Tuesday 8 January 2019

Other Lace

Happy New Year everyone!

I hope you all had a lovely holiday and that 2019 is off to a great start for you.

I've been asked to do a presentation on my lace so as part of that, I've been digging out other types of laces I have made over the years.  This is just a small sample I'm taking with me tonight but I thought it might be interesting to show it here on my blog as well.

The little bits of tatting need no explanation but here are some close-ups of the other types of lace and what they are:

These are some Irish crochet flowers, leaves and scrolls.
These elements then need to be linked together with a background stitch...
but mine never made it to that stage!

This is some needle lace.
Experienced needle lace-makers would no doubt use much finer thread than what I used here
but these were some practice pieces.

The roll of lace you can see in the bottom of the photo is
a length of torchon lace which is the very first type of bobbin lace
I learned to make when I was a teenager.

This is Bucks Point lace (bobbin lace)
with a shadow-embroidered bow and little bullion knot rose on the fabric above.
This is the lace I used to hem the sleeves of a christening gown I made for our 4th child.

And finally the pieces on the right of the first photo
are Honiton lace (bobbin also)
This is definitely the finest lace I ever made
(fine in the meaning that the thread is the finest I have ever used to make lace).

I know many of you tatters, will also be other types of lace-makers too, I'd love to hear what other laces you make - please leave a comment!

Best wishes,


  1. Really interesting to see your other kinds of lace, thanks for showing us.

  2. Really neat to know the names of some of the laces!! :)

  3. OMG, your handiwork is so perfect in all forms of lace !!!
    It is nice to see so many kinds in one place.
    The filling in Honiton lace seems to have picots ūüėÄ

  4. Beautiful pieces of lace, I have tried bobbin lace, and I still have my pillows and bobbins, I said I would start again when I retired and had time to play with them, so far I have retired and they are still waiting for me to play with them.
    I do make knitted lace and have knitted several tablecloths, and doilies, the largest tablecloth I have knitted started with eight stitches and end with 2,000 stitches.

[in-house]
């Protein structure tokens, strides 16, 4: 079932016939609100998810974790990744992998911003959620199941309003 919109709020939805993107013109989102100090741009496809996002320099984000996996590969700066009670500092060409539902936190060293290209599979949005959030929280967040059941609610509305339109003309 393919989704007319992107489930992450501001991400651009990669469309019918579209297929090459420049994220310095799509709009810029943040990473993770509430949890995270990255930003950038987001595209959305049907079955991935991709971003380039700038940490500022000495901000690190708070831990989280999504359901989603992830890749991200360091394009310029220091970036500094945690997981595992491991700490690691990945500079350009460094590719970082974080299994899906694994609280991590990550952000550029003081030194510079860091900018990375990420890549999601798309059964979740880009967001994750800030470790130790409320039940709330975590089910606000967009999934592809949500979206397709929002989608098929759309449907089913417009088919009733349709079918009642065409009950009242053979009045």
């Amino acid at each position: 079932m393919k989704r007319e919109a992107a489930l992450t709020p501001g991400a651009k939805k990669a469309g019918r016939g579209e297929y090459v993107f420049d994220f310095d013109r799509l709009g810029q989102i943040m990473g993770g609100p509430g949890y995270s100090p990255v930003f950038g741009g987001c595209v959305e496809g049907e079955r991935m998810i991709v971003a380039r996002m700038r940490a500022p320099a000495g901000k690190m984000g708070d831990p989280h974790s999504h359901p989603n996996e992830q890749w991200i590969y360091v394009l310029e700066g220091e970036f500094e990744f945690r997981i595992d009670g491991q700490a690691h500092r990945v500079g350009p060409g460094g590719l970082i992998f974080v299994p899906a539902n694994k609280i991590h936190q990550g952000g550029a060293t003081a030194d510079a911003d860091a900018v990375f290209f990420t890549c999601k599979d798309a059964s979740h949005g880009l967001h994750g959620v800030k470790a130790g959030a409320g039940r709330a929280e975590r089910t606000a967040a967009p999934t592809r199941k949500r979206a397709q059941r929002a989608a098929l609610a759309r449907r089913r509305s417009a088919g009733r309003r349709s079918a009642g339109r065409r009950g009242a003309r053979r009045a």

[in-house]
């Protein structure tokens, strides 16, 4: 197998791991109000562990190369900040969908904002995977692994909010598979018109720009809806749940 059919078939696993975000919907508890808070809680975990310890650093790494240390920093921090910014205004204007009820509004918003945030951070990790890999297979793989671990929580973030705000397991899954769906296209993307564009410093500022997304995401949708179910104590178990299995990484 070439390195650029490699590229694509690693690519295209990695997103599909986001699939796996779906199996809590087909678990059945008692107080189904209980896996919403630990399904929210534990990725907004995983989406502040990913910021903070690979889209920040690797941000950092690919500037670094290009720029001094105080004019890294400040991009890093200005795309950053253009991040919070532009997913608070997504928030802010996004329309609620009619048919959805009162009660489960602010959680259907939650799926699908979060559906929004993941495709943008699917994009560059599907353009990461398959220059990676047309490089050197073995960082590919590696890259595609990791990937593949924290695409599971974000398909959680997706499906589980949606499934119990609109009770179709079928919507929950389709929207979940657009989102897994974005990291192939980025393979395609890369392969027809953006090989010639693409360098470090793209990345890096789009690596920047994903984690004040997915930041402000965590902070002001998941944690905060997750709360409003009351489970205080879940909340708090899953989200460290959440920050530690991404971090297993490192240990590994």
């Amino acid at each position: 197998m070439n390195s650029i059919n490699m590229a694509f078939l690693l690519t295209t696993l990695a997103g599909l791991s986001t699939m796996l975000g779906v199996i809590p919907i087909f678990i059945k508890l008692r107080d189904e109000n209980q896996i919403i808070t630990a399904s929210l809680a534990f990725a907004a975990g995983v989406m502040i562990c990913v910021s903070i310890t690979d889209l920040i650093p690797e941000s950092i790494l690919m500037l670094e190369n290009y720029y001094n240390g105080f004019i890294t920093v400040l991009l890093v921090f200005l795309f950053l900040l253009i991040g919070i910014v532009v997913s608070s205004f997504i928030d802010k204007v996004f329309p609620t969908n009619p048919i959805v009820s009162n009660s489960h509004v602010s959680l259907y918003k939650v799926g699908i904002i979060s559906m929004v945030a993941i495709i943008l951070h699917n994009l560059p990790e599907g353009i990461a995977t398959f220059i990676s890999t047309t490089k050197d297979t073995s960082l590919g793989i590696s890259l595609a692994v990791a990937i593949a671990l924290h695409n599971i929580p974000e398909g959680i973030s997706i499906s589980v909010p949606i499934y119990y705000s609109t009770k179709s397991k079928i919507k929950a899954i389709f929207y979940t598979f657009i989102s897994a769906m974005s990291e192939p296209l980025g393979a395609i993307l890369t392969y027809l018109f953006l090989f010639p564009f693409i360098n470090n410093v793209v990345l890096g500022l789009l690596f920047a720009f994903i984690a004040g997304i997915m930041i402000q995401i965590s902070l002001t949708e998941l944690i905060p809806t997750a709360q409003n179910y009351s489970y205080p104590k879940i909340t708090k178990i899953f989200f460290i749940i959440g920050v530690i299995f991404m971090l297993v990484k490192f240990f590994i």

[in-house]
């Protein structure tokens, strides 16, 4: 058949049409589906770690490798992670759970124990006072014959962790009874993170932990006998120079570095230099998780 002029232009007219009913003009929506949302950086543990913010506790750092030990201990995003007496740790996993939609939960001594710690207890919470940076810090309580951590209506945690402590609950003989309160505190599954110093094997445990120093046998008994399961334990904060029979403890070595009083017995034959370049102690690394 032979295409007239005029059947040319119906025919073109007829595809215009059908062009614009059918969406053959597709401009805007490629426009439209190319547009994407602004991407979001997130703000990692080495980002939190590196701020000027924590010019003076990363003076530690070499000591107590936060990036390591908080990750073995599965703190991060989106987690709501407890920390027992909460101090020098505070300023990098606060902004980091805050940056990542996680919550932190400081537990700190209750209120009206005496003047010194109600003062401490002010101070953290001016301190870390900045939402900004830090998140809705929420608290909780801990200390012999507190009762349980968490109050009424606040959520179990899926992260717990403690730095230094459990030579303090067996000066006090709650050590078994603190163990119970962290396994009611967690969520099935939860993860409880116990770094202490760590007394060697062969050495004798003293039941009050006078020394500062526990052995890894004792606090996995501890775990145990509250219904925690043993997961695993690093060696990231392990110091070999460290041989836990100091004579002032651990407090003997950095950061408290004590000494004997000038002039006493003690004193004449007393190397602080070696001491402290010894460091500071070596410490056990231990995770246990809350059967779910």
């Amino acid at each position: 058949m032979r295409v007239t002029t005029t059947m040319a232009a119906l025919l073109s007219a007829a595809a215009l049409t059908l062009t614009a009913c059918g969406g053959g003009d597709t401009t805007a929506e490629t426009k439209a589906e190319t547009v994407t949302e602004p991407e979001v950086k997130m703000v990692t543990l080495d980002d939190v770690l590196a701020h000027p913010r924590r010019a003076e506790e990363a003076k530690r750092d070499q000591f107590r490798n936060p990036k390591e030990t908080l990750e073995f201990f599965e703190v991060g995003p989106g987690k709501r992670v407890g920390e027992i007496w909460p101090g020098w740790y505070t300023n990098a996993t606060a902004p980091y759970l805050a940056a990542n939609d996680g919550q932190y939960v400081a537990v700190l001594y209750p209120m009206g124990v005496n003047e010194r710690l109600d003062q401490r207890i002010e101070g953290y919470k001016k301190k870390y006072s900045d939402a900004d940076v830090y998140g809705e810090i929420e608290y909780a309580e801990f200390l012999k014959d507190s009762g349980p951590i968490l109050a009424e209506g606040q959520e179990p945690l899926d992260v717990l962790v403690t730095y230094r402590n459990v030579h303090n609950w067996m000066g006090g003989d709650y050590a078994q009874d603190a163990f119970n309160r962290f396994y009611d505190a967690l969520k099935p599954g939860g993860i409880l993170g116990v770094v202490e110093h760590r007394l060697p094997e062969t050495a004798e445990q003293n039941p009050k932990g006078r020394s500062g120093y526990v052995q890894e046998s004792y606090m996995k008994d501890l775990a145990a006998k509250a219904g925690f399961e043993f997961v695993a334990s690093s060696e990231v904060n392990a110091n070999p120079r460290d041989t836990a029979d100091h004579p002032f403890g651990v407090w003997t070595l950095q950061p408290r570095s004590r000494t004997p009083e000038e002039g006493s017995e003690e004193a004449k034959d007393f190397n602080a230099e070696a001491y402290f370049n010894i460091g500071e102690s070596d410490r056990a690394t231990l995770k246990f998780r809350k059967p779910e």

5. Bonsoir Frivole,j'ai beaucoup apprécié vos jolies dentelles. Dans le sud de la Bretagne, nous avons une association de dentellières avec laquelle nous apprenons des techniques anciennes qui étaient autrefois utilisées dans la confection des coiffes. Ainsi, nous faisons de la dentelle d'Irlande, de la dentelle aux fuseaux, du filet noué et brodé, de la frivolité, de la broderie sur tulle, un peu de dentelle à l'aiguille et aussi de la broderie de Lunéville (pose de perles avec un crochet). C'est un patrimoine que nous essayons de conserver, car certaines de ces techniques tombent dans l'oubli...
    A bient√īt. Nannick

  6. Merveilleux!! I'm totally in love with handmade lace and your work is absolutely beautiful! I especially love Honiton and Buck's point lace after seeing some wonderful examples at an exhibition. I've never tried making bobbin lace since in my youth the bobbin lace in my home country seemed a little dull and old fashioned. Little did I know! My lacemaking started with crocheting in my teens. I began tatting a few years ago and I would love to do more needle lace. I actually have an order from my history enactor son to make him a 17th century reticello collar!
    If you're interested here's a link to my lace blog posts. Cordialement, Liisa

  7. I love this site. As a handwork artist- and new tatter- I'm looking for new patterns especially in English, as I only sorta read any other languages.


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